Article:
Farmer poisoning

This was an article that I had written six years ago. It did get published in the college magazine.

Farmer poisoning

We eat food made from this land, we are living because of it, so why not die for it. Sadly, the very people, the farmers who make for us this food are being killed because of a bizarre reason, distress. For our poor farmers, instead of sowing, seeds of success, they are seeds of suicide. Instead of using the pesticide to kill the pests, they are using it to kill themselves. Such events have become a dreadful influence to our society especially the younger generation.

The thrust on agriculture is heartening though it does mark a dramatic shift from the past. Recently, many state governments lost their rule due to neglect of the deprived farmers, who are a foremost part of the population. So finally agriculture gets the attention it deserves but implementation concerns still remain.

This time around, we have farmers being strangled in every fraction of their turf. The only choice they were provided were the bottomless traps of loan schemes. With the meager structure of the farm sector, now they have huge financial debts in a context of falling prices of farm produce, drought, floods and crop failure.

Our agri-universities have developed numerous equipments and methods which can improve the productivity with reduced expenses yet our villages are still deprived of power and basic farm technology because of non-availability and towering costs. The input costs have shot up with higher power tariffs, water and machinery costs, and tenant farmers have faced massive increase in the cost of leasing land.

Majority of the seeds, pesticides and fertilizers are of poor quality and farmers are deceived by the vibrant advertisements. On the front of a packet, it's written that it's a "well-known brand of seed" And the reverse of the packet states "Germination rate 65 %" meaning one third of it will fail.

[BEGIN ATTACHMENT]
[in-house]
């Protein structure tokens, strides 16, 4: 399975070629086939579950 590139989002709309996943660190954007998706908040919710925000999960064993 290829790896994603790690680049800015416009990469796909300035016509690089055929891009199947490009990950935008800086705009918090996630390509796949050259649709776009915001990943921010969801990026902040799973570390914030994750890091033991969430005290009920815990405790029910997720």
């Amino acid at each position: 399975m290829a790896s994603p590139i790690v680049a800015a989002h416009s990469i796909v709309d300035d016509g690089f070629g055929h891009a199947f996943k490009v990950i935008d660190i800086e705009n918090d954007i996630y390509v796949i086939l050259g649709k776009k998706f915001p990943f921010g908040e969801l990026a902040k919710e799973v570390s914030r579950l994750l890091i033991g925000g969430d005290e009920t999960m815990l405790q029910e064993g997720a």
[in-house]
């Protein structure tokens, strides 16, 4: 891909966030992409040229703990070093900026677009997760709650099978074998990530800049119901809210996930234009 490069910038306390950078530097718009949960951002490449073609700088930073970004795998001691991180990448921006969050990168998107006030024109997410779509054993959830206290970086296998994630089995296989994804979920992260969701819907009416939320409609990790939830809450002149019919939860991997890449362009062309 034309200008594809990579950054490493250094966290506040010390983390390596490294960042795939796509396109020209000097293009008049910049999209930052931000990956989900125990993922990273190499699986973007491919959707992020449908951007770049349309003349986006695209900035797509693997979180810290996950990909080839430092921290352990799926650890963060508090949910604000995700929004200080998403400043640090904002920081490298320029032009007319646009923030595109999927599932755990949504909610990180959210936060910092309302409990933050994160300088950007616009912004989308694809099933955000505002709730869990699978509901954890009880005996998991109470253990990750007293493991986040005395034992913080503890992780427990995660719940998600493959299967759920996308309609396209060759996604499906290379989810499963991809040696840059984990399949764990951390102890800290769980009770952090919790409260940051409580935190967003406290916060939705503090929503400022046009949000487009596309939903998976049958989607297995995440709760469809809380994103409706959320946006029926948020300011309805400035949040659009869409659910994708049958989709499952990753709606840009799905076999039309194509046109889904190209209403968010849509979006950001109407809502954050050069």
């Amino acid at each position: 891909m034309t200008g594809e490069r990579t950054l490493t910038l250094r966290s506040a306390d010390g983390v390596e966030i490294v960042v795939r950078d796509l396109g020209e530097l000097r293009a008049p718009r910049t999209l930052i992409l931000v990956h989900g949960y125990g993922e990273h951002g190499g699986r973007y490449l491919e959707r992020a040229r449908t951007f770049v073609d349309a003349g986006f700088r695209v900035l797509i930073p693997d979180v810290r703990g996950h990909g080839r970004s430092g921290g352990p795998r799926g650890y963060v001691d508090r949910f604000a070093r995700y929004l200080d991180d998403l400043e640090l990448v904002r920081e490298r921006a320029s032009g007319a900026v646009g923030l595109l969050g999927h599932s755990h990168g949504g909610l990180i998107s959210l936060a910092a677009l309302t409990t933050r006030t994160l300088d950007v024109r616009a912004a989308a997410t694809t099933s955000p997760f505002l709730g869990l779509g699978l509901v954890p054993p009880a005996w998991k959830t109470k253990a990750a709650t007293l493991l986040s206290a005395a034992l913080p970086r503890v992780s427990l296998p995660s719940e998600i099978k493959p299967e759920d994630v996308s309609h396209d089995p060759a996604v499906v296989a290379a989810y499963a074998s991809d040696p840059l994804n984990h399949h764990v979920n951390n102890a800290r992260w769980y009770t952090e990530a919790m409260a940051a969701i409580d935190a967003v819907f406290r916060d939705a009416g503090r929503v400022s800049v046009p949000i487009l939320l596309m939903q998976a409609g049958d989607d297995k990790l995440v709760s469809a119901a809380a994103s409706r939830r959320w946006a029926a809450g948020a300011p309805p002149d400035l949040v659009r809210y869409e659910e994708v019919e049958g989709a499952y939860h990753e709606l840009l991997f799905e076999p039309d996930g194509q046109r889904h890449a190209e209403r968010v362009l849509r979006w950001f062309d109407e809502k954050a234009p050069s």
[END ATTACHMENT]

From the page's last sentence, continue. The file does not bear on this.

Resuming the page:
On approaching the countryside moneylender, we find it astonishing that this moneylender is at once a merchant, a moneylender, a scientist, an agro-technologist and an expert. Thus the farmer is very vulnerable to the pressure of this dealer. For every Rs.5000 a farmer spends, the dealer gets Rs.1000 of it. "All gains are the dealer's, all losses are ours", says one farmer. When the MNCs entered the field, controls and regulation were dropped, money lending became more callous. "You can die but they have to get their money", says a farmer. The government is working at connecting the farm to the firm, they should also bond it to the retail end lucratively.

On analyzing the farmers, it has been found that loans have been disappointingly utilized and those who are struggling are the small time farmers who are without assistance and knowledge about the market trends and economy. Most of these farmers do not have the financial discipline required. The consumer trend has shown that people spend money on needless things just to show others. Farmers should learn to set aside money to which they can fall back on during a crisis. Fake claims and exploitation of farmer's suicides for political or personal ends are mounting. Thus a thorough focus specially on those farmers that are in agony is imperative.

The state government has announced certain measures, including a moratorium on the repayment of bank loans availed by farmers yet suicides persist. Awareness and encouragement must be provided through counseling, this will reduce the trauma. Furthermore, there is an acute shortage of alternate sources of survival, thus a troubled farmer easily doubts the reason for his existence. Cottage industries and entrepreneurship must develop.

Writing off loans, reducing duties on machineries, free power and interest free loans can be commendable but it may build incompetent structures and may lead to overcapitalization. Thus they can only be termed as short term solutions. We need long term effective solutions.

The government must inculcate technology spreading missions. Dr. M.S. Swaminathan said that several villages had made excellent use of the information technology. Villages can use the internet to track countrywide market prices of crops. Fishers can use the data provided by the ISRO satellites on ocean wave formation to plan where to fish.Irrigation schemes and water resources are significant for agriculture, yet it is estimated that 40% of the resources spent in these schemes simply vanish. It's a fixture of direction versus delivery.

India has become the land of the dying destitute, non-availability of food and medicine for the masses when shops, warehouses and factories are overstocked. Our agriculture needs a comprehensive package making up a mega formula catering all needs and constraints for an ideal agri-business. If every other sector of our economy adopts such complete modules of management, our country will turn out to be a better place.

Anel Sarasan,

November, 2004

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